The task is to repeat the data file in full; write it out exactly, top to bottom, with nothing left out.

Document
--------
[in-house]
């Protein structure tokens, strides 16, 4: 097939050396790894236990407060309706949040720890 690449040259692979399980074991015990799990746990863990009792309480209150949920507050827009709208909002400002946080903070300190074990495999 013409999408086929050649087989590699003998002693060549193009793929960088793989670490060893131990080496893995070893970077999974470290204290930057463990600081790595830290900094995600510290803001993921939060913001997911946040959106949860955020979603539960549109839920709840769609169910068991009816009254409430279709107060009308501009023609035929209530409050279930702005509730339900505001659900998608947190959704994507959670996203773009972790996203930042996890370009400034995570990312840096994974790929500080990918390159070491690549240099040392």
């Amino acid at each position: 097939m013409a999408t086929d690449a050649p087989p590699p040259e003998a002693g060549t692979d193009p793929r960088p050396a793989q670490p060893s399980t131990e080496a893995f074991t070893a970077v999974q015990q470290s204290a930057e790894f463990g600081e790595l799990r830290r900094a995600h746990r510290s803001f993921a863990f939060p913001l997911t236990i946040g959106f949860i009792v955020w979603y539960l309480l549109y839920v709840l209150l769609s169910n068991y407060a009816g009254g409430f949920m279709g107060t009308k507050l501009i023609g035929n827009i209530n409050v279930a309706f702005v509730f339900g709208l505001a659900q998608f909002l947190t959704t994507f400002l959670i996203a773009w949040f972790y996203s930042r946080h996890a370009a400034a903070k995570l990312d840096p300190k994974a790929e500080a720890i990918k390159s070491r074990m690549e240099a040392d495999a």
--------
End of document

[in-house]
């Protein structure tokens, strides 16, 4: 097939050396790894236990407060309706949040720890 690449040259692979399980074991015990799990746990863990009792309480209150949920507050827009709208909002400002946080903070300190074990495999 013409999408086929050649087989590699003998002693060549193009793929960088793989670490060893131990080496893995070893970077999974470290204290930057463990600081790595830290900094995600510290803001993921939060913001997911946040959106949860955020979603539960549109839920709840769609169910068991009816009254409430279709107060009308501009023609035929209530409050279930702005509730339900505001659900998608947190959704994507959670996203773009972790996203930042996890370009400034995570990312840096994974790929500080990918390159070491690549240099040392």
């Amino acid at each position: 097939m013409a999408t086929d690449a050649p087989p590699p040259e003998a002693g060549t692979d193009p793929r960088p050396a793989q670490p060893s399980t131990e080496a893995f074991t070893a970077v999974q015990q470290s204290a930057e790894f463990g600081e790595l799990r830290r900094a995600h746990r510290s803001f993921a863990f939060p913001l997911t236990i946040g959106f949860i009792v955020w979603y539960l309480l549109y839920v709840l209150l769609s169910n068991y407060a009816g009254g409430f949920m279709g107060t009308k507050l501009i023609g035929n827009i209530n409050v279930a309706f702005v509730f339900g709208l505001a659900q998608f909002l947190t959704t994507f400002l959670i996203a773009w949040f972790y996203s930042r946080h996890a370009a400034a903070k995570l990312d840096p300190k994974a790929e500080a720890i990918k390159s070491r074990m690549e240099a040392d495999a």